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    • NikkiAnn Ryan
      Jul 08, 2022 @ 21:49:04

      Hi Rylee, this is a great description of the concerns about using projective techniques. I think it is notable that even with extensive training, there is still so much room for subjectivity and variability in interpretations. I like that you recognized that a positive aspect is that this type of technique may provide a good jumping-off point to explore certain themes the client brings up with the caveat that no real conclusions should be made solely based on the results of a projective technique like an ink blot.

      Reply

  9. Ashley Torres
    Jul 07, 2022 @ 11:19:07

    Personality assessment can help the therapeutic relationship because the clinician becomes aware of the client’s personality style and can understand their approach to relationships and coping methods. A structured personality instruments a client is instructive to respond to a fixed set of items. In a projective technique assessment, it is expected to respond to unscripted stimuli. This can be beneficial in building rapport with children and nonverbal clients because they are given a different approach to express themselves. Assessments can help us identify the problem, select interventions, and make treatment decisions. These tools give us an interpretation of the individual’s thoughts, feelings, and genuine reaction to situations. Personality assessments help the clinician understand the client’s style and front there, the professional adapts his treatment methods. These assessments can also be beneficial because it informs us of responses to environmental stressors, interpersonal patterns, and intrapersonal sensitivity. For example, if the client is an introvert then that may affect the ways they approach social situations that could affect their mental health. If a clinician is aware of these specifics, they can use interventions that best empathize with the client.

    Projective techniques can be described as performance-based measures which is a broader term that includes all types of indirect measures of personality. Even though projective techniques have great strengths like making it difficult for the clients to fake their response, the techniques come with limitations. In projective techniques an individual is presented with unstructured stimuli and the examiner examines their responses and interprets the meaning. Appropriate examples include drawings, sentence completion, and storytelling. Not every professional will interpret the results the same which can cause issues with low reliability. For example, a client can draw a picture of a boy crying, many interpretations can be drawn out like they feel sad, scared or might even be tears of joy. These instruments also don’t have a prefix right or wrong answer therefore it does not have validity. Another limitation is time. Techniques like the thematic apperception test use qualitative scoring systems that yield interrater reliability coefficients and take a lot of time to score. Even when a clinician has administered and scored the instrument, they must be really careful with interpreting results because there is a lack of normative data. Their responses to these tools should not be used as key findings to diagnose a client.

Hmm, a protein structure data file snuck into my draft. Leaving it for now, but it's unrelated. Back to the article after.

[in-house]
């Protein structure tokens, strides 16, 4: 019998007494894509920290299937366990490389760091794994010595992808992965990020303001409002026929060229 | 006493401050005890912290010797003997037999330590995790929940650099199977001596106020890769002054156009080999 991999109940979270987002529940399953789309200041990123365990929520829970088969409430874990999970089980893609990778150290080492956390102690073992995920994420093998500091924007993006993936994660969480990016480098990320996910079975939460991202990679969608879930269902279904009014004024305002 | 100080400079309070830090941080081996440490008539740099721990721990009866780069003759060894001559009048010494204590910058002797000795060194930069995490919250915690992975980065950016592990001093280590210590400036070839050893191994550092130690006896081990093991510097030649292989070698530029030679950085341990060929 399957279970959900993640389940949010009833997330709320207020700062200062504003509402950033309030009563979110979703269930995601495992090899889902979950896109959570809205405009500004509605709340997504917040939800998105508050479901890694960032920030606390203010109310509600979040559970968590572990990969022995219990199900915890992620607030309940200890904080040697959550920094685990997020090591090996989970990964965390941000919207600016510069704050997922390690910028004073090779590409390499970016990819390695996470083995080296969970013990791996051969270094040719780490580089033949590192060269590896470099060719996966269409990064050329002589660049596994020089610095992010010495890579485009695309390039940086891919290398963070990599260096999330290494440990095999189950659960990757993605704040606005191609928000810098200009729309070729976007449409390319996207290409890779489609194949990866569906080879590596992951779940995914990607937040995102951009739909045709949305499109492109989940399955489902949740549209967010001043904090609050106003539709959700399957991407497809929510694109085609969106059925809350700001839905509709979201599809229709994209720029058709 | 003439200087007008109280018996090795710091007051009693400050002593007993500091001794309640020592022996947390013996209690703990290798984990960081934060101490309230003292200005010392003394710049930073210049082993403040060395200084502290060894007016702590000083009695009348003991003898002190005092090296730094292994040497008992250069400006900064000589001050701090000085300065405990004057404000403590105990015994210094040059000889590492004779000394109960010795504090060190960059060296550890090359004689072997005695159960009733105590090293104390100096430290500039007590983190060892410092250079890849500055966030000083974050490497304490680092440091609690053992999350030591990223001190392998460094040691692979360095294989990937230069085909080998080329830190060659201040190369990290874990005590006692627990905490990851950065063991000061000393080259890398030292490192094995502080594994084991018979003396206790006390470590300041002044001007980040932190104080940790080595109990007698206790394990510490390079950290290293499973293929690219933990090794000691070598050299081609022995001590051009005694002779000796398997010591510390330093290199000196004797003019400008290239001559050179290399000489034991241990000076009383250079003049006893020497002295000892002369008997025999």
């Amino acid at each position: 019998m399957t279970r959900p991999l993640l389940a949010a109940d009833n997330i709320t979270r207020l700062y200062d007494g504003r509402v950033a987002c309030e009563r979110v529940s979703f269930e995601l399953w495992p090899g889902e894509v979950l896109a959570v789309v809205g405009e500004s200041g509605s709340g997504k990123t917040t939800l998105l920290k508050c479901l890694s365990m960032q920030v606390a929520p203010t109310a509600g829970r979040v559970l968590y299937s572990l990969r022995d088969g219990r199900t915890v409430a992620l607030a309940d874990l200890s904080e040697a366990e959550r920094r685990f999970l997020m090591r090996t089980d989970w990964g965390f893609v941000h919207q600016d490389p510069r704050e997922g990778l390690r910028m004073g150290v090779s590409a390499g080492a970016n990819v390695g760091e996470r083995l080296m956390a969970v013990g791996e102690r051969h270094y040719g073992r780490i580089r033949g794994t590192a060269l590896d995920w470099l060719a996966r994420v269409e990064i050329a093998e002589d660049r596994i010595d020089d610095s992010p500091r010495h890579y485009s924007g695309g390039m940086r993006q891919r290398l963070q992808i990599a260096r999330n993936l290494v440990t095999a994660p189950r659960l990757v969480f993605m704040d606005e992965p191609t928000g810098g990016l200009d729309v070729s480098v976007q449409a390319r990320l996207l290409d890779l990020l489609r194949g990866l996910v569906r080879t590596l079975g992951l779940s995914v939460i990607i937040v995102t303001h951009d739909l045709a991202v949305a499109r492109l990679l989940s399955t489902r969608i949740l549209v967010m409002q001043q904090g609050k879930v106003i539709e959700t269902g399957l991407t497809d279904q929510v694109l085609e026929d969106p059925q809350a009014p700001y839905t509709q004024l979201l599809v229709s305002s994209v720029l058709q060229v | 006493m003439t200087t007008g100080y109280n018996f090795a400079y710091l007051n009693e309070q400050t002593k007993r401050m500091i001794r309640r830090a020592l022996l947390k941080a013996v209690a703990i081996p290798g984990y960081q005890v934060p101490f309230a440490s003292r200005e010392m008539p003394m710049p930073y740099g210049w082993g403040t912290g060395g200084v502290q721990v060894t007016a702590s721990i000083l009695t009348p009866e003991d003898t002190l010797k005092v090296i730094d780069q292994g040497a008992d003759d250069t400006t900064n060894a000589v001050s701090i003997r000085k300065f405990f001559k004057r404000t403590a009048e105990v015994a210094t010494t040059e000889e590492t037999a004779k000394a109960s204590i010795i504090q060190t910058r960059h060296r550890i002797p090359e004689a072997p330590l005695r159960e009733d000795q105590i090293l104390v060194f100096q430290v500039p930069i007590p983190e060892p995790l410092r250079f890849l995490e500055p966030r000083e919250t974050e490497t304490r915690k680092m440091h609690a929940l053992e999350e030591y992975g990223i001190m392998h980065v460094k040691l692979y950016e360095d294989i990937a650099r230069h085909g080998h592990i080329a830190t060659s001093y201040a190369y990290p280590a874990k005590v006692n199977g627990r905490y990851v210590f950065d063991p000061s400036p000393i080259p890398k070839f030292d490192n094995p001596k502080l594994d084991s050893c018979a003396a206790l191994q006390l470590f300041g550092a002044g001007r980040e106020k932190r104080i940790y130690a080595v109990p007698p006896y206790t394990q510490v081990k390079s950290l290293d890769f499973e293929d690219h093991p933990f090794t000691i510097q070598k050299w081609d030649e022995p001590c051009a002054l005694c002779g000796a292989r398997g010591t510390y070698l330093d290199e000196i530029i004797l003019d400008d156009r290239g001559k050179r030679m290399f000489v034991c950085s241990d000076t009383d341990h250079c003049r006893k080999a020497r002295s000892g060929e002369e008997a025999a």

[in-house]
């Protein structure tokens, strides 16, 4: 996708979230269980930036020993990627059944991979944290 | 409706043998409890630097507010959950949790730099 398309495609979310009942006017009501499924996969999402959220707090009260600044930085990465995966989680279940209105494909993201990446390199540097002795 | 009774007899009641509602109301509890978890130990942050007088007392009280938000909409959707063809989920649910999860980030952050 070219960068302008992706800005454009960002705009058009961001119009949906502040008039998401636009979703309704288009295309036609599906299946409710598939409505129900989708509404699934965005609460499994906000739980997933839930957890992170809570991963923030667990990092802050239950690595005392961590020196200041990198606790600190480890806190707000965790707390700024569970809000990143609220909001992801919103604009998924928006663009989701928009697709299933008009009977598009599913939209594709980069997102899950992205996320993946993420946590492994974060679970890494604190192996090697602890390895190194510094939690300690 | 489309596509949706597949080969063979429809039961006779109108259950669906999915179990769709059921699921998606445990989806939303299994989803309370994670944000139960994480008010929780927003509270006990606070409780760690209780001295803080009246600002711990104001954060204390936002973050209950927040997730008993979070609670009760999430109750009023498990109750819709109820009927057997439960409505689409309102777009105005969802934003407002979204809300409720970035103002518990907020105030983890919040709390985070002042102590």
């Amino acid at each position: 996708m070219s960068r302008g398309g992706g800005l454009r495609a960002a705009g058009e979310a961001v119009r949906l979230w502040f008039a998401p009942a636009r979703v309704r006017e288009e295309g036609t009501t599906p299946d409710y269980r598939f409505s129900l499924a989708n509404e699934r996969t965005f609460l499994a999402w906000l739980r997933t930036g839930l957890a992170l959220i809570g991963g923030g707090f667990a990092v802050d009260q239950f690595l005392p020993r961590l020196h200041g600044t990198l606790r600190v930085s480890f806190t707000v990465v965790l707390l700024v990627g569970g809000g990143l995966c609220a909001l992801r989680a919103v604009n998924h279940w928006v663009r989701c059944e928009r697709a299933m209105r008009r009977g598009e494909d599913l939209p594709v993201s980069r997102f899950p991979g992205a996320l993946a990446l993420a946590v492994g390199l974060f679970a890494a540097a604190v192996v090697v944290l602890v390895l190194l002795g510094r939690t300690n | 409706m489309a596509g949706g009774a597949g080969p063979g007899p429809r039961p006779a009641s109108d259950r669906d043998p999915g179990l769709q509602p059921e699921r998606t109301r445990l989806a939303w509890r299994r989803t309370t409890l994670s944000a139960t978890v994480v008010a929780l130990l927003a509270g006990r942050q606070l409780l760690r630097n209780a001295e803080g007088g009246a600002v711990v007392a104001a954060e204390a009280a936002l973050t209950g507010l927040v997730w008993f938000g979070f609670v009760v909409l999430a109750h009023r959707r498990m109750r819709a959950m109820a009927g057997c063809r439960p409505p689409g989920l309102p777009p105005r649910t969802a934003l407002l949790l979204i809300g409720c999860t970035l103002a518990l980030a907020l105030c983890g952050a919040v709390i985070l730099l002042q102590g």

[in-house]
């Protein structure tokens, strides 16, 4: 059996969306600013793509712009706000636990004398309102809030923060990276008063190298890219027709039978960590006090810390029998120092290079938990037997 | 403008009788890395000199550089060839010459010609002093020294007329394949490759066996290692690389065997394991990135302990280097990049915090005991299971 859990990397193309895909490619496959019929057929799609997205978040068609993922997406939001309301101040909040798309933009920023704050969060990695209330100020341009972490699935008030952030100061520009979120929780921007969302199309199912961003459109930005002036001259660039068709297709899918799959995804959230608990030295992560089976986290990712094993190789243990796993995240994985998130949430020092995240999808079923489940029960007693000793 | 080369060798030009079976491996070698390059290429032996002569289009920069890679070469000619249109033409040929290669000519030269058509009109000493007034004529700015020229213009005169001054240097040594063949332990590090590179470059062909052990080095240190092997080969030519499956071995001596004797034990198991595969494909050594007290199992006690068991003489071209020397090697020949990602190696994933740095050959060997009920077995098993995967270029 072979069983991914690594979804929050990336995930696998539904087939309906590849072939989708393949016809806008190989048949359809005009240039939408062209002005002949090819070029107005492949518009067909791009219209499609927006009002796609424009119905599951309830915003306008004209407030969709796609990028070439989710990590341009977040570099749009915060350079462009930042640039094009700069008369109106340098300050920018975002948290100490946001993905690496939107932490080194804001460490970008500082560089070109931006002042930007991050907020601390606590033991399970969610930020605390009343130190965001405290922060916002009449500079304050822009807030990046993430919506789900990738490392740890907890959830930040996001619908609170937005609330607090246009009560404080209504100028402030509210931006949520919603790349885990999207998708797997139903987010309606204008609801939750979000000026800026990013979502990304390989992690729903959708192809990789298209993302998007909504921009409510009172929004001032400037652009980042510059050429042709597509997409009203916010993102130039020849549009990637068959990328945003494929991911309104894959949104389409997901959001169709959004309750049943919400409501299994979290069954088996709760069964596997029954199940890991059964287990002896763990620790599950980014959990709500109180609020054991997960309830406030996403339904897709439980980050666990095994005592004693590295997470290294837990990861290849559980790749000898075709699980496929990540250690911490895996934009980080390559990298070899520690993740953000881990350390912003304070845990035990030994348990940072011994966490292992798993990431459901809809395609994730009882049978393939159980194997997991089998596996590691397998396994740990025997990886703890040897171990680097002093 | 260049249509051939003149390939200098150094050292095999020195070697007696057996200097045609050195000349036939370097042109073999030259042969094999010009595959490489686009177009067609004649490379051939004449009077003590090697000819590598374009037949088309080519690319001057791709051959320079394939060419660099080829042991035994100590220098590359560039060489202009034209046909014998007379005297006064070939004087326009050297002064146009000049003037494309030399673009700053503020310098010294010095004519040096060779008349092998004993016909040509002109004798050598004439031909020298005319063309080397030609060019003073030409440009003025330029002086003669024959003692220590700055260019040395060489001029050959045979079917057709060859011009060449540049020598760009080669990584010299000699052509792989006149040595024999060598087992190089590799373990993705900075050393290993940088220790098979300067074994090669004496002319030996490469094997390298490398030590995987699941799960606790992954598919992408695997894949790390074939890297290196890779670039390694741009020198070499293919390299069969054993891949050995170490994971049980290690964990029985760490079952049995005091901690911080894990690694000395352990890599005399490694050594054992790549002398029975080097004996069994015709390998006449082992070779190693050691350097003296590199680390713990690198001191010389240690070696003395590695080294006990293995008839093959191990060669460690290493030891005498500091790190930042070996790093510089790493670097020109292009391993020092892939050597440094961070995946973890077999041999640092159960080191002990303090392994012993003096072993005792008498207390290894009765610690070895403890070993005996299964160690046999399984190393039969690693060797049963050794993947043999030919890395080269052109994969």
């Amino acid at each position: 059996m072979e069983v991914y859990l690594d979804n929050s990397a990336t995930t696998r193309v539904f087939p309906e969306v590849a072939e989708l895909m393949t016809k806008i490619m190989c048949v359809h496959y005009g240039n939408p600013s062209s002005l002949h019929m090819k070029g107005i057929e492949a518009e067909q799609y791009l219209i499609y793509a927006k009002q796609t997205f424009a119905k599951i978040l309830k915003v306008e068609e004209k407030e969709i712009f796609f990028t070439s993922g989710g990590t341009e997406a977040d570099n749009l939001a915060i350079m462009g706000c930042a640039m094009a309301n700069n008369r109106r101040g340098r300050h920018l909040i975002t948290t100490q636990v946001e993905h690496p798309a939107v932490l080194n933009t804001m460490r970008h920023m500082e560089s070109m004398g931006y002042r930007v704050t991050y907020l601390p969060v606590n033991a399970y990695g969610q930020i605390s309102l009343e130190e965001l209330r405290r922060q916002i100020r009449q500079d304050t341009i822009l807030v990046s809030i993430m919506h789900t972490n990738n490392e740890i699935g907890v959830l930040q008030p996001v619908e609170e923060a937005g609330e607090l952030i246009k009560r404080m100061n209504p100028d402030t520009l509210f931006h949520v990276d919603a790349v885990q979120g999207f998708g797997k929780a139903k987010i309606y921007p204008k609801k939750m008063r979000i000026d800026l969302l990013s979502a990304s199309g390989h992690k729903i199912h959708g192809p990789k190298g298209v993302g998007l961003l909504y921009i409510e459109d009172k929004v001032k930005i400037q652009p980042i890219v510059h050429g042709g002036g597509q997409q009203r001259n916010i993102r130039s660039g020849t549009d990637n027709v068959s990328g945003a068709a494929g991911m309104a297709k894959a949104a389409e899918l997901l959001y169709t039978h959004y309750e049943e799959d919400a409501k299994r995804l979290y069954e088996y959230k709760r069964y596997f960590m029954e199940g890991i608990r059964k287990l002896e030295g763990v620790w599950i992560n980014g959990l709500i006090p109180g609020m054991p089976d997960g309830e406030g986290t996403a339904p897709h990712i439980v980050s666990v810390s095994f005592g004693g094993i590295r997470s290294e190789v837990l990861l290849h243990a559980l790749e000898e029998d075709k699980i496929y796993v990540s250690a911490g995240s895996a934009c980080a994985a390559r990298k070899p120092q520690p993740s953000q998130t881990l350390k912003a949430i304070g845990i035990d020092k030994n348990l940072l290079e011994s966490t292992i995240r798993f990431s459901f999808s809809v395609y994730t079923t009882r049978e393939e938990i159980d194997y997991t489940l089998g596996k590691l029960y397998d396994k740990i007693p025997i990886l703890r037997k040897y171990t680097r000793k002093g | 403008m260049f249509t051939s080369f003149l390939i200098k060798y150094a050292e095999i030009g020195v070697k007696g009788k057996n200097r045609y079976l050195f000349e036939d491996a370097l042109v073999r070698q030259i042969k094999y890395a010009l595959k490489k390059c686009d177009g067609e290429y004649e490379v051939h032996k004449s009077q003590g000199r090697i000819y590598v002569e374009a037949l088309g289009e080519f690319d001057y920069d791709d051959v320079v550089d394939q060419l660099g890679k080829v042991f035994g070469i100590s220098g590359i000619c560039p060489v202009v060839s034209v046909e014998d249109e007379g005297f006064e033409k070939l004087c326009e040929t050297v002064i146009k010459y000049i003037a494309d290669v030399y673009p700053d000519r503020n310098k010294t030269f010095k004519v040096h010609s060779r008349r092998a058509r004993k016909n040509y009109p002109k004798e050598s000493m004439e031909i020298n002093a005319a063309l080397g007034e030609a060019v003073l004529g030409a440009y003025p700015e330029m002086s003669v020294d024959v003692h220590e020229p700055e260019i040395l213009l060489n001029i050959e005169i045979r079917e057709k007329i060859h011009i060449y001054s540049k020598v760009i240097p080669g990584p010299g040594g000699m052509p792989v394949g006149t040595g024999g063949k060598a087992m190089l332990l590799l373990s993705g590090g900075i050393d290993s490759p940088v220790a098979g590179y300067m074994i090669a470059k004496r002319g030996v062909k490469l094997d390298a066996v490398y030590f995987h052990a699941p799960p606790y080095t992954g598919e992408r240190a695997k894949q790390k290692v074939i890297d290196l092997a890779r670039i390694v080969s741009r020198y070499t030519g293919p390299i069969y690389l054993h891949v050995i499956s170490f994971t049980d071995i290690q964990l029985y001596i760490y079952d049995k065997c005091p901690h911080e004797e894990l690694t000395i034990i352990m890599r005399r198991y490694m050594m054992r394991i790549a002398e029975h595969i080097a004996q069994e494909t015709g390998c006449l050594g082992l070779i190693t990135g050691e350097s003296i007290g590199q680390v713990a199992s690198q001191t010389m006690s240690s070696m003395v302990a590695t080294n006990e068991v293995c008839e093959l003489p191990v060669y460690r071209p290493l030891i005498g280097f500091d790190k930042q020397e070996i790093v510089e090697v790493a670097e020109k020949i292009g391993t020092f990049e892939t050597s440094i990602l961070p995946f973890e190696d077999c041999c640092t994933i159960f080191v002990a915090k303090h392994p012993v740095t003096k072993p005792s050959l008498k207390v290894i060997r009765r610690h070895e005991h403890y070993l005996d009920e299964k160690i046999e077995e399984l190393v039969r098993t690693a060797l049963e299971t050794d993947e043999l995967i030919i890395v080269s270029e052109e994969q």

Reply

    • Sam Keller
      Jul 08, 2022 @ 14:44:06

      Hi Ashley! I really liked the point that you made about projectives being useful for gaining rapport with children and non-verbal clients. I also wonder how this might work with individuals who have had a traumatic brain injury and have more trouble communicating. I also liked the idea of increased sensitivity to environmental stressors, which are aspects of the person’s life that they sometimes don’t have control over. Having not administered projective tests I can imagine that they are definitely not time effective, and especially if you only have a limited number of sessions it seems like a waste when you could use something better.

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    • Rachel Marsh
      Jul 09, 2022 @ 17:00:56

      Hello Ashley,

      I enjoyed reading your post! Specifically, I like the points you made in discussing how to use personality assessment as an opportunity to build therapeutic rapport. t
      You make a great point when you talk about how it can be used as a tool to help facilitate empathy and inform treatment decision making. Personality assessments may reveal more about a client than things they may present in therapy. Using results and discussing them with the client may help them address things that haven’t been brought up or things they may not have realized about themselves. In this way, a clinician can help choose the best treatments for their clients. Moreover, it gives the therapist a better understanding of the client. Overall, great post!